For people with cystic fibrosis, getting “back” into shape is a common occurrence. Because of the nature of the disease, patients often experience set backs in both their health and fitness routines. But, exercise is an important and essential part of remaining compliant with treatments and medications in order to live a longer, healthier life with CF. Continue reading CYSTIC FIBROSIS WIND SPRINT 66: CIRCUIT TRAINING 1

Newly Discovered CF Mutations Could Be Why Some People with CF are Living Longer

Researchers hypothesize that the newly-discovered mutations help re-hydrate the airways, discouraging bacterial build-up in the lungs.

Despite a narrow average lifespan, there is a big range in how severely cystic fibrosis (CF) affects the lungs and other organs depending on an individual’s specific genetic variation, and even in how long patients sharing the same, most common genetic mutation are able to survive with CF.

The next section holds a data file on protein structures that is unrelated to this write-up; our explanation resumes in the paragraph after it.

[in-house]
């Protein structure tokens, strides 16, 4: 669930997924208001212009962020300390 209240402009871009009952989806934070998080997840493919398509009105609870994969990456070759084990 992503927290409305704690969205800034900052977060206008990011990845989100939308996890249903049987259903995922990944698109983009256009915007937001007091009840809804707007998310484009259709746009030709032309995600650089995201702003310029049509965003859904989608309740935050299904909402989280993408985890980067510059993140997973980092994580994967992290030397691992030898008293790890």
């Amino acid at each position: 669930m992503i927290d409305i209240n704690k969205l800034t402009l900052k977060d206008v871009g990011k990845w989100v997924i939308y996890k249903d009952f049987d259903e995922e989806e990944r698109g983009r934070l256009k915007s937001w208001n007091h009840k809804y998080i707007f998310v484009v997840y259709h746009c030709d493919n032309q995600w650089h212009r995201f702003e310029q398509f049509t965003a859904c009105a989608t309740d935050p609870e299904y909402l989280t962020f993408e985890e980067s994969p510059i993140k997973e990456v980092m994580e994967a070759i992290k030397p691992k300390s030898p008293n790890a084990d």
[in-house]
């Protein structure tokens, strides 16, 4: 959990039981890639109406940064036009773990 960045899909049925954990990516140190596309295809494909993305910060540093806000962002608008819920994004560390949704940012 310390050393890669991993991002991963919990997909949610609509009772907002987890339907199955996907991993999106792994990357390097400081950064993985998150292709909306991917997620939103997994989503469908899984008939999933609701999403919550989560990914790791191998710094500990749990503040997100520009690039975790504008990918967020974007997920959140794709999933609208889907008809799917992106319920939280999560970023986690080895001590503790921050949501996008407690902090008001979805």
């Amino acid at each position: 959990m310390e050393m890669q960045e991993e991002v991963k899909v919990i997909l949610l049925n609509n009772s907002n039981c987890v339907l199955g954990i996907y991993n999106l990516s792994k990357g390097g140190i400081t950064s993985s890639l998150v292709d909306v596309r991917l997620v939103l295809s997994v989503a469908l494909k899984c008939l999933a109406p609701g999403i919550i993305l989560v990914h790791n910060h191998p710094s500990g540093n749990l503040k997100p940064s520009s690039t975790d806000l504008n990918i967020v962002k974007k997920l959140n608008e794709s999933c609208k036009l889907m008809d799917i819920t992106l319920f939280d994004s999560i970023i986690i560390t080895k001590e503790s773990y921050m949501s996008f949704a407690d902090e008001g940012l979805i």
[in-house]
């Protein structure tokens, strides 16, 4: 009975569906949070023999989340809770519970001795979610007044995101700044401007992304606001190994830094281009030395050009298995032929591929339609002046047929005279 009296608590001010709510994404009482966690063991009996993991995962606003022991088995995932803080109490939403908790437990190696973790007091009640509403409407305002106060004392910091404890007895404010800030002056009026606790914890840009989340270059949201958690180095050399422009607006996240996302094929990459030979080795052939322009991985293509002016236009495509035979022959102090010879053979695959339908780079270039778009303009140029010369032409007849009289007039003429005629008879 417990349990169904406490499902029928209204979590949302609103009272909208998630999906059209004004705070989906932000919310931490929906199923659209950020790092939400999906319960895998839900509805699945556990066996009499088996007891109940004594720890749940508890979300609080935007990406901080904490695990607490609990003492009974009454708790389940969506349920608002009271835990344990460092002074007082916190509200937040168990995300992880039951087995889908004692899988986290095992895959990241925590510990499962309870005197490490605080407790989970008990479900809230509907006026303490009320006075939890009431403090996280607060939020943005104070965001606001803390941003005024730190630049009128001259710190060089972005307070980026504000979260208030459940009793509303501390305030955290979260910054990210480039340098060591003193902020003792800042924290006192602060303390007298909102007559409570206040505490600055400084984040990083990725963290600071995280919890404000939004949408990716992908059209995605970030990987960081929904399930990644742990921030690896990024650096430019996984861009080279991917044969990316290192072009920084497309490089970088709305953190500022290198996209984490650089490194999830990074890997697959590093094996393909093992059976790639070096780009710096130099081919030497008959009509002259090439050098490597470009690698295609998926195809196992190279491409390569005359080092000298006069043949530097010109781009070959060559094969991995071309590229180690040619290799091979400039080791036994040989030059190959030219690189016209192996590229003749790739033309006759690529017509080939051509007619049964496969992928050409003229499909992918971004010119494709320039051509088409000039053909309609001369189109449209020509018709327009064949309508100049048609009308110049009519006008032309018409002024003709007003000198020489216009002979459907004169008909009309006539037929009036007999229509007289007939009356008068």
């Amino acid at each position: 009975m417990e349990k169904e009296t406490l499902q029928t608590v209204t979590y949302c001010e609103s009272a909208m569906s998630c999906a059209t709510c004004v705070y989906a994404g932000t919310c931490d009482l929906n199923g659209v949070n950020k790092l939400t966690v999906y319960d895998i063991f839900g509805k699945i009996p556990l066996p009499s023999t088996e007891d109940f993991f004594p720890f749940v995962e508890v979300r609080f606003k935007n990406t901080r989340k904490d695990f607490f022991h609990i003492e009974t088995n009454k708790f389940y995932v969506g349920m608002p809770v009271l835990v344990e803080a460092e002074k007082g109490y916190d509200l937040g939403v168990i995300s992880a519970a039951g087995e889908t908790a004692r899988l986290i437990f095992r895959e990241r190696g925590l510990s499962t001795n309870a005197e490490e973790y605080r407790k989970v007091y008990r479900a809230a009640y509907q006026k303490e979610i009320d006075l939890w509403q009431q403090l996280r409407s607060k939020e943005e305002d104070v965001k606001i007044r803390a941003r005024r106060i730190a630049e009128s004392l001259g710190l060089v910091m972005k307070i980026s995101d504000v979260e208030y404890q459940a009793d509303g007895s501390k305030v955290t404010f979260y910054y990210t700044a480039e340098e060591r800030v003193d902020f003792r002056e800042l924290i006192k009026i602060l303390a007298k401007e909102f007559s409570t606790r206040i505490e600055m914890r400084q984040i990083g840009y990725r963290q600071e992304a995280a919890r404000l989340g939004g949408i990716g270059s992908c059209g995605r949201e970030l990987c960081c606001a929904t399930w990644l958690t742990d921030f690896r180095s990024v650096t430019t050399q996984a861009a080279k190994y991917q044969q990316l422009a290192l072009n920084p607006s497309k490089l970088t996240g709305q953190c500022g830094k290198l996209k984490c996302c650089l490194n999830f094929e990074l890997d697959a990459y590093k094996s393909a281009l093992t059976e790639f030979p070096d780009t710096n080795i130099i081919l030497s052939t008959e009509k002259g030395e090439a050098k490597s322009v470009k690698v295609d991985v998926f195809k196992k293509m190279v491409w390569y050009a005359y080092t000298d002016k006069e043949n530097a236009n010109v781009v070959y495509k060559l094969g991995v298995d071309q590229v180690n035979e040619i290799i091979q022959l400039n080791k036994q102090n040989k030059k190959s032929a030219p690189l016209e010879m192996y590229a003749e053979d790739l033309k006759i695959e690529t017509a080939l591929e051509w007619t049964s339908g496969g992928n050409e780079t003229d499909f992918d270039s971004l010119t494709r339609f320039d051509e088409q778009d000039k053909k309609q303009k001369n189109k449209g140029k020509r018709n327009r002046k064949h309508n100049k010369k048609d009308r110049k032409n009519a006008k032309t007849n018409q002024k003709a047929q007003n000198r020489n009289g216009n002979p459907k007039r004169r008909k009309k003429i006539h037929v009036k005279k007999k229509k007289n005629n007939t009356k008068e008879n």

This led researchers at Boston Children’s Hospital to wonder if other genetic mutations could be protective against CF’s effects. Recent findings published in the American Journal of Respiratory Cell and Molecular Biology suggest that may be the case.

“There are some patients at one end of extreme severity who need a lung transplant very early in life, then others whose clinical presentation seems to stabilize so that they can live into the fifth and sixth decades of life,” says Pankaj Agrawal, MBBS, MMSc, principal investigator and medical director of The Manton Center’s Gene Discovery Core at Boston Children’s, who was the co-first author on the study.

To find out why, Agrawal and researchers at Boston Children’s — including Ruobing Wang, MD, a pulmonologist, and Craig Gerard, MD, PhD, chief of the Division of Respiratory Diseases — conducted the first-ever longitudinal analysis of genetic modifiers related to CF.

They combed through a population of nearly 600 CF patients registered at the Boston Children’s Cystic Fibrosis Center and found five individuals who stood out because of their advanced age — in their 50s or 60s — and relatively normal lung function.

“Given the large size of our center’s patient population, we were able to find a number of individuals at this rare ‘extreme,'” says Wang, who was co-first author on the paper.

A new hypothesis for mitigating cystic fibrosis